Will New Coronavirus Cases Derail Vietnam’s Economy?

Covid-19 test in Vietnam
Credit: Truyền Hình Pháp Luật / CC BY

Vietnam has reported a dozen new cases after reporting no community transmission for more than 100 days and these new cases were mainly from Da Nang city. As of Aug. 03, 2020 the total cases reached 621 in different areas and reported six Covid-19 deaths. If the country does not have good and strong plans to deal with it, Vietnam would face a second wave of the coronavirus pandemic and its economy would be into a big slump. 

The coronavirus pandemic has had a big impact on Vietnam’s economy in the first half of 2020. Gross Domestic Product (GDP) is a measure of the size and health of a country’s economy over a period of time and Vietnam’s GDP shrank 3 percent in the first quarter of 2020 compared to the same period in 2019. Many airlines have halted and cancelled their flights to the infected destinations. The most affected industries are tourism, transport, electronics, agriculture, and insurance. The economy has already been impacted, and then came with the new coronavirus cases. 

The impact of the coronavirus pandemic is severe. The growth rate of Vietnam’s economy in the first six months is at 1.81 percent, a biggest drop in 10 years. In the second quarter its GDP grew by just 0.36 percent, leaving Vietnam’s economic growth target of 6.8 percent in 2020 unreachable. As of July 2020, 30.8 million people were affected by the pandemic, in which 2.4 million employees lost their jobs, and the unemployment rate continues to soar, exports fell gradually, travel industry is on the brink of collapse. 

Many analysts have predicted that Vietnam’s economy will recover because the country has contained the pandemic and there were some positive signs in various industries to recover.  In July 2020 Prime Minister Phuc ordered the Vietnam National Financial and Monetary Policy Advisory to reform the monetary policy to improve Vietnam’s competency; and his government aims to keep Consumer Price Index (CPI) under 4 percent and to accelerate public spending and boost domestic consumption as well as exports. He warned that the Covid-19 pandemic is affecting “many countries that are Vietnam’s important partners and trade investment worldwide and caused a global economic recession.” The reason for this move is to adopt flexible and appropriate fiscal and monetary policies to boost post-pandemic development, attract more investment, support people and businesses affected by the pandemic, ensure macroeconomic stability and promote trust among citizens. 

The Vietnamese government would like to keep the inflation rate between 3 percent and 4 percent and its budget deficit to no more than 4 percent of the country’s GDP, while ensuring credit growth over 10 percent this year.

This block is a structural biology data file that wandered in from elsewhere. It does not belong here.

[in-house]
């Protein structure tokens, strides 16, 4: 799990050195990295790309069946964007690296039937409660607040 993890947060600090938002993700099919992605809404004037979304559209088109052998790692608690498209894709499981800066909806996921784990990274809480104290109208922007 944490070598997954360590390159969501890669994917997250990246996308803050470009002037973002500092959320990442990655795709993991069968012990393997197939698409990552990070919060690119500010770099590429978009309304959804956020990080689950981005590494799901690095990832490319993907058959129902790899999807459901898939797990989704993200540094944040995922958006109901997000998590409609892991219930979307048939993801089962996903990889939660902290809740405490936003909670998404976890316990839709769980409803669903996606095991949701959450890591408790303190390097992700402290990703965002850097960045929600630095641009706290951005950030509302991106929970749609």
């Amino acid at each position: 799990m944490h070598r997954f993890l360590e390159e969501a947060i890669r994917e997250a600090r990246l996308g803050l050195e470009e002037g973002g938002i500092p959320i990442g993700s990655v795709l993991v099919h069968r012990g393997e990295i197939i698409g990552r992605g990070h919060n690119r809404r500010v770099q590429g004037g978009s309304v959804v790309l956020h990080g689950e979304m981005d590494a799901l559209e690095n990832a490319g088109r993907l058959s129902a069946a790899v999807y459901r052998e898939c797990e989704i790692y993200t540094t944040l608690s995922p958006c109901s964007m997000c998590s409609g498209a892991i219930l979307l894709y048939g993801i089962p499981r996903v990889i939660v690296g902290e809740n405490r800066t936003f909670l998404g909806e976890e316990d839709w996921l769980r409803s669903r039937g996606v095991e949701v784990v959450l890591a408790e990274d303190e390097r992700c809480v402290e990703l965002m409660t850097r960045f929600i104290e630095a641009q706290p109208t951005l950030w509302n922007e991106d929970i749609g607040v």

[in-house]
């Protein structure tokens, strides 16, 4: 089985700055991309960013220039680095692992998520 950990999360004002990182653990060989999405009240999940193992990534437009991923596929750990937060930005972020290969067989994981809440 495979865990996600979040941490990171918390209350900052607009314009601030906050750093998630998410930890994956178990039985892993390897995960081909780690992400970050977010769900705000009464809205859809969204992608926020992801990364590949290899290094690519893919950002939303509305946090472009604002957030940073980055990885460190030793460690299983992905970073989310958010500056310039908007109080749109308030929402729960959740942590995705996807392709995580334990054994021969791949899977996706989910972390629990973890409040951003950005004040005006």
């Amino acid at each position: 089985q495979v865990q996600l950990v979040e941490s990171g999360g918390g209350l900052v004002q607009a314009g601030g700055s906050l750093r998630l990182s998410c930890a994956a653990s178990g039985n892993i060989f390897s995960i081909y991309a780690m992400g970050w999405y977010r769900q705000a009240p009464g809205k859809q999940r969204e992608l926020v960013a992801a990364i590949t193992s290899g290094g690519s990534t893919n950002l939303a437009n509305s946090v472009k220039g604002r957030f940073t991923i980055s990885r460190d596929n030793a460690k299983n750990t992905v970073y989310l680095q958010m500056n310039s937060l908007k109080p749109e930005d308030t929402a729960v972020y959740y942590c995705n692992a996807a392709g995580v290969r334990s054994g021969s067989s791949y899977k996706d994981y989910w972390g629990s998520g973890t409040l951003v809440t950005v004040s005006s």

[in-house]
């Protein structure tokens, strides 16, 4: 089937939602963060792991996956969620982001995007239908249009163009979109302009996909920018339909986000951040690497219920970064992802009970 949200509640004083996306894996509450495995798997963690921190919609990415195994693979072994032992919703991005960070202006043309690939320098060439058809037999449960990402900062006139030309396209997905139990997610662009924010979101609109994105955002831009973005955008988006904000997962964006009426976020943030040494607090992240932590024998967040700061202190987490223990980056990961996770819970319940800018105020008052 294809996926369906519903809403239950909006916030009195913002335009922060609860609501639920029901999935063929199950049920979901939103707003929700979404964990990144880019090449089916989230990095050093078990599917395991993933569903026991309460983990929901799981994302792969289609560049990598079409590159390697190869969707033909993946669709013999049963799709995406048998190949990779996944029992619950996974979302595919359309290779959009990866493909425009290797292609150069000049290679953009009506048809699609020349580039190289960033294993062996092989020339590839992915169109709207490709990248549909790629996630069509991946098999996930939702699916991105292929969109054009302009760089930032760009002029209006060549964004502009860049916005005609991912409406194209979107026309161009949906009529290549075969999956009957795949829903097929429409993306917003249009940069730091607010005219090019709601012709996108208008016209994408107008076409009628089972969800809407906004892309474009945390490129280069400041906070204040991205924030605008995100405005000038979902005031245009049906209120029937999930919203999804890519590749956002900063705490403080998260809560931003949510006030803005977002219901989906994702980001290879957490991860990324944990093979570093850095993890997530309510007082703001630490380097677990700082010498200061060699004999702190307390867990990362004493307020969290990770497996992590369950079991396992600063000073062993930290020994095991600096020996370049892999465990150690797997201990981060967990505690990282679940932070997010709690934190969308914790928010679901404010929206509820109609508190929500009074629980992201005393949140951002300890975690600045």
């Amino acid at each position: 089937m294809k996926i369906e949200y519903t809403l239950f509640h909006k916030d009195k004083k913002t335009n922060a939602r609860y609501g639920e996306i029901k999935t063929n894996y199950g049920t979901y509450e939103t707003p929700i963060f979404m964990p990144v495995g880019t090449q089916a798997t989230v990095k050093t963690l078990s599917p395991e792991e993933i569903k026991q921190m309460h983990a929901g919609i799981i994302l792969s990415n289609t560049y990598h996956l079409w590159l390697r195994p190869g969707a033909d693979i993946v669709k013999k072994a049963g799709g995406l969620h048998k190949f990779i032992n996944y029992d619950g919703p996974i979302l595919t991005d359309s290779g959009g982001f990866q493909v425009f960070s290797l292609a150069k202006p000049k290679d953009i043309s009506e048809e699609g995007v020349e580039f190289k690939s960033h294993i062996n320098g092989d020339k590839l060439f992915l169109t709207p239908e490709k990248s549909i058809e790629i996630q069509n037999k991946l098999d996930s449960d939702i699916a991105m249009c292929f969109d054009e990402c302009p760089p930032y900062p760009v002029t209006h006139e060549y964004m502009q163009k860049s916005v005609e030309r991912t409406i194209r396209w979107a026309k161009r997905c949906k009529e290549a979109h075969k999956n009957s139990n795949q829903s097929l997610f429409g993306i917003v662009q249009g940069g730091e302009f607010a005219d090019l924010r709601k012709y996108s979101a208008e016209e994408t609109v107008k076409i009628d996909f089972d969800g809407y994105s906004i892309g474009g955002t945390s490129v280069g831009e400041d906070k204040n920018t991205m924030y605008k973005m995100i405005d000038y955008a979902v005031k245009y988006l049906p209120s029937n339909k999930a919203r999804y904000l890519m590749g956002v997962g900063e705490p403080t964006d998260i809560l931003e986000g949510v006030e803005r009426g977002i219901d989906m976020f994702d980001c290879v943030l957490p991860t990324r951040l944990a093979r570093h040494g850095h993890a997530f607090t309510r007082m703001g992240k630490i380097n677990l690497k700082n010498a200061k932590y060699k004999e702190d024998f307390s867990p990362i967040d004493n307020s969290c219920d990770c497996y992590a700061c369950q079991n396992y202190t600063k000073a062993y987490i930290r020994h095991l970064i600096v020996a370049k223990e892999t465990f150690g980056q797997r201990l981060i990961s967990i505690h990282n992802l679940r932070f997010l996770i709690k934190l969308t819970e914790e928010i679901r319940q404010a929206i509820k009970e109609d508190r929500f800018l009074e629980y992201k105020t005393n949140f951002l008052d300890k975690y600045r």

The picture of the Covid-19 pandemic seems to be grim. The impact of the pandemic on Vietnam’s economy and society is clear and much more serious than previous forecasts. In early 2020 the Vietnam Ministry of Investment and Planning predicted that GDP in the second quarter will reduce to 6.09 percent in the event that the coronavirus is effectively controlled, but they are wrong and the economy contracted more than previous forecasts whereas Vietnam fully controlled the pandemic.

The economy of Vietnam is a relatively small and open and it is the 44th largest in the world as measured by nominal GDP and depends on the external factors and on the back of Foreign Direct Investment. Its industries will be weaker if the global supply chains are disrupted by the pandemic. It is worthwhile to mention that Vietnamese economy depends on the conditions of the world market, and the economy will depend on the level of recovery of its economic partners. In 2018, the U.S. economy contributed 15.2 percent to global GDP and its economy has been impacted badly by the Covid-19 pandemic. If the U.S. economy recovers slowly this year, it will disrupt the world economy.

The U.S. is a major trading partner of Vietnam, so it would directly affect the country’s economy. According to an estimation, Vietnam’s export to the U.S. came with a total value of $62.6 billion, if the U.S. cuts imports from Vietnam due to the pandemic its GDP will likely decrease in the long term.

The impact of the Covid-19 pandemic is big for the world economy. It is predicted that the pandemic can trigger the deepest global recession in decades and it would result in a 5.2 percent contraction in global GDP in 2020. The Vietnamese government needs to pump more money to help households and companies; it will be costly but it is essential for Vietnamese citizens who are struggling each day. 

Vietnam needs to ensure that the bailout money is spent as fairly and effectively as possible. Hanoi must be ready to ease tariffs and extend credit as well as contingency plans in place to respond in the worst-case scenarios, otherwise the Covid-19 pandemic would destabilise the country and derail the economy.

The views and opinions expressed in this article are those of the author.

Thoi Nguyen is a columnist. A graduate of West London University. He has consulted for the businesses and governments. His works have appeared in the Asian Journal of Comparative Politics, the Dipomat and Entrepreneur among others.